Prison statistics reported in June this year by the Howard league for Penal reform suggest the following:
- 30% rise in ‘self inflicted’ deaths.
- A dramatic increase in the number of women who took their own lives – 11 compared with only one during the preceding year.
- The quarter between April and June 2016 recorded the highest figures for self-harm (9505, of which 665 led to attendances at hospital), 6086 assaults, including 1,540 assaults on staff.
- Number of prisons awarded the worst possible rating has doubled in the last year.
- Number of murders in prison over the last 2 years is more than the previous 8 years put together.
- Budget cuts meant that prison officer numbers fell from 24,000 in 2010 to just over 14,000 by 2014
‘Prisons are not only becoming more dangerous, they are becoming more dangerous more quickly.’ Could it be because mental health issues continue to dominate the police custody world as officers strive to make detention a better and kinder experience for individuals suffering from a crisis. Without proper support from and liason with Mental health services, these individuals land up on the streets or in deeper trouble.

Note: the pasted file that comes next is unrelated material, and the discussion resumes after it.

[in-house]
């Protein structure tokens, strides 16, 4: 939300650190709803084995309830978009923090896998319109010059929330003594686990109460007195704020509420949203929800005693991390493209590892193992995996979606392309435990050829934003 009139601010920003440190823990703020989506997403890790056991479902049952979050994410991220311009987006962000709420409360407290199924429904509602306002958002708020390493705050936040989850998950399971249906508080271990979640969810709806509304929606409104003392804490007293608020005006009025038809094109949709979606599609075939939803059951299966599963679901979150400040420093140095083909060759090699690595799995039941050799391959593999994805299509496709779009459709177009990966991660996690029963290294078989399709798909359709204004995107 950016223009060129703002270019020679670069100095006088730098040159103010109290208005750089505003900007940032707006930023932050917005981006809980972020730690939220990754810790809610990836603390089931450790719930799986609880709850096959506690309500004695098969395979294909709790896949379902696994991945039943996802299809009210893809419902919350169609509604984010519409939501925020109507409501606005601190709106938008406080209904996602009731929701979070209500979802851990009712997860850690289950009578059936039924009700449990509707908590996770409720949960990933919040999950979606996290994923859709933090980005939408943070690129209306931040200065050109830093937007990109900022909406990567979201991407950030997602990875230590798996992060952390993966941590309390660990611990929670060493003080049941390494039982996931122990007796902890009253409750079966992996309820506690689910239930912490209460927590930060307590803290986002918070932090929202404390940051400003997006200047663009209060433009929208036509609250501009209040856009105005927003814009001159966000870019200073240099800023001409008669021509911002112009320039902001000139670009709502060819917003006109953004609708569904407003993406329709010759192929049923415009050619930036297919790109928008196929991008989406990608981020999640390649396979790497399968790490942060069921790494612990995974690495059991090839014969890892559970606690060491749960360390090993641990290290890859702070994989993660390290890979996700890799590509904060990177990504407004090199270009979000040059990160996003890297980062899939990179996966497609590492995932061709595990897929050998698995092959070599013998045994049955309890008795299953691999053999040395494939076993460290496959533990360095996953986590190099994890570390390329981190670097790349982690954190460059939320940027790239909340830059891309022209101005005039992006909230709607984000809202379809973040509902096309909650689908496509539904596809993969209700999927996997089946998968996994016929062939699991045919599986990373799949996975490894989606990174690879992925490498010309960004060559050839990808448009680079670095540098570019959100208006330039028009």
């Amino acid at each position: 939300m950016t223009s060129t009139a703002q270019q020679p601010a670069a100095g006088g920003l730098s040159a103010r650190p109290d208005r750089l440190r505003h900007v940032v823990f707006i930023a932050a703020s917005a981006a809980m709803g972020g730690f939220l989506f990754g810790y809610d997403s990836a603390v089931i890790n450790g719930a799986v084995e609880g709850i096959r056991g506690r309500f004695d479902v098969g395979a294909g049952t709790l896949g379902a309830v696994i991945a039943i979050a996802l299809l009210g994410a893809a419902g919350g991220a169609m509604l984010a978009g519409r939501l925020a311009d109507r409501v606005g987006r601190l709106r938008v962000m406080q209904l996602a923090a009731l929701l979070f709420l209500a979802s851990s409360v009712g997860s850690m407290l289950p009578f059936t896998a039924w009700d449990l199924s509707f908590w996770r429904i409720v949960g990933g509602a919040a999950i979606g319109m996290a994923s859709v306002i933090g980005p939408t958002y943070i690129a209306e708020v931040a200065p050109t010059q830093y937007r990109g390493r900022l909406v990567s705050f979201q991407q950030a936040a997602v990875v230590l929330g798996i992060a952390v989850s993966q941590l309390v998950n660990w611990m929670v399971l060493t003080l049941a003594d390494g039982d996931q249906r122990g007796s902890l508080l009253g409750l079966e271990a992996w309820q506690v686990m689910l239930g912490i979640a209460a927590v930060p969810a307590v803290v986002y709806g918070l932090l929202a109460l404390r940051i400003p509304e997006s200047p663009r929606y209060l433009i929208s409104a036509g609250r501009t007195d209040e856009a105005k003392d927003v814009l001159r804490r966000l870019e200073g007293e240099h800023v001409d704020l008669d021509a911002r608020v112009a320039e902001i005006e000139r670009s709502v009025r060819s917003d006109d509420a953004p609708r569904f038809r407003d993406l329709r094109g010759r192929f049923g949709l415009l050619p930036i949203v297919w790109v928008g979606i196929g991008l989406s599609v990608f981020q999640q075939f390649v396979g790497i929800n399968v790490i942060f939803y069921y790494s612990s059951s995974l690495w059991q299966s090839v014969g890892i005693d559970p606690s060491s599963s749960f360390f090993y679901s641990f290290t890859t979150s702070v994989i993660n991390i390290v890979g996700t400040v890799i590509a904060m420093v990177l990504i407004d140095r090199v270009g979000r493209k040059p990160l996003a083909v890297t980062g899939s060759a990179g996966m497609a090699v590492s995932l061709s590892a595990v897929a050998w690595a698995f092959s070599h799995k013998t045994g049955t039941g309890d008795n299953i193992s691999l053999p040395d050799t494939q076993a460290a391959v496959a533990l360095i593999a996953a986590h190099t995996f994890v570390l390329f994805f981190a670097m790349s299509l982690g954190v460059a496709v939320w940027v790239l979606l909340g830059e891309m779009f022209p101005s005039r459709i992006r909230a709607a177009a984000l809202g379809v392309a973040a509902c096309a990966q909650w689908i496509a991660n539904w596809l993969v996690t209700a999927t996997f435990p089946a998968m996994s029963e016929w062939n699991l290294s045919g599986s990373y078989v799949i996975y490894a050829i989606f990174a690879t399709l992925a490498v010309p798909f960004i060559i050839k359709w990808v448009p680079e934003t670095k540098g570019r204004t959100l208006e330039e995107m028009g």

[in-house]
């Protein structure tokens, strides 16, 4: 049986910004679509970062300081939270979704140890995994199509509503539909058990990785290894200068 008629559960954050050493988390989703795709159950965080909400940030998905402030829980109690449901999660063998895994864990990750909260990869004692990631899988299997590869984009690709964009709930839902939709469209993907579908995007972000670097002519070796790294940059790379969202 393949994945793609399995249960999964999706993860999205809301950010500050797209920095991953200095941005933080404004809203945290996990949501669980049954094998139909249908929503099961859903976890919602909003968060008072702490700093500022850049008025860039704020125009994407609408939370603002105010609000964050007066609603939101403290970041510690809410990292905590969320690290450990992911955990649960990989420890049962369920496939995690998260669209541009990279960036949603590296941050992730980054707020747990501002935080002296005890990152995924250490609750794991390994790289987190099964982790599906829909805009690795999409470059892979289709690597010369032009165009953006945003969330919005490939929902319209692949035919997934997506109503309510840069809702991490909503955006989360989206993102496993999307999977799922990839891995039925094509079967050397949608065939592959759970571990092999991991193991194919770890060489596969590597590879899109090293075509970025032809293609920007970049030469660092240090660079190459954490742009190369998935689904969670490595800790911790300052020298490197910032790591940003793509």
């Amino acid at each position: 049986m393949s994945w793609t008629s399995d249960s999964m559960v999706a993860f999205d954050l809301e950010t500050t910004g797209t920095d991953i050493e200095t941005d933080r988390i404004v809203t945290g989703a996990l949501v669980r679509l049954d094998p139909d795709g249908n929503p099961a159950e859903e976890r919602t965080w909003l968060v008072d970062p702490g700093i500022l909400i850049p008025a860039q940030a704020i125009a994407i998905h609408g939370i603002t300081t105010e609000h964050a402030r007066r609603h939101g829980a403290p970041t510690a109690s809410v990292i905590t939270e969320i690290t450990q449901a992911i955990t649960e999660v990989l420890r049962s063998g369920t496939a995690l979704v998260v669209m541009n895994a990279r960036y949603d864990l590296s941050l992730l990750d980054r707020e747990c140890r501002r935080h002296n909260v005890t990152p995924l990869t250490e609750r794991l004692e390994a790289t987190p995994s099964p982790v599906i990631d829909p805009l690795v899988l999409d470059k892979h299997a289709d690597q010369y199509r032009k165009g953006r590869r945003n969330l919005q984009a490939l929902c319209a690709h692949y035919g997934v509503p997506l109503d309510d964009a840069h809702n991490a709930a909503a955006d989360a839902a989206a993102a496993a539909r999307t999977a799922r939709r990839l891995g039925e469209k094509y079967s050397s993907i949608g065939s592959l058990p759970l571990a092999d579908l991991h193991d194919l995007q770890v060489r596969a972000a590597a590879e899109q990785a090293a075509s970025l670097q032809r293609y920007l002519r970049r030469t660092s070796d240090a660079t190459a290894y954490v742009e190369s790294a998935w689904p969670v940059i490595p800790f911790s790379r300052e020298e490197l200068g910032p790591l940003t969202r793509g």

Statements of difficult predicaments from National Custody Seminar, September 2016 :
“You can be dealing with a detainee who is ready for release, and they say to the custody sergeant ‘as soon as I walk out of here, I’m going to jump under a train’ or hang themselves, or create some horrible outcome.”
“The custody officer is then of course faced with a very difficult problem to solve. If they are telling you and you’ve got no reason to disbelieve that they may kill themselves or self-harm, what do you do? Do you let them go? How long do you follow them for?”
“Some officers have tried to detain people for their own good because they can’t rely on the Mental Health Act. Common sense tells you it’s the right thing to do, but the law says you are breaking it. I think that’s a loophole that needs to be sorted out and addressed.”
The deteriorating statistics could surely be a reflection of 2 key services starved of resources trying to look after vulnerable people – Mental Health and Police services.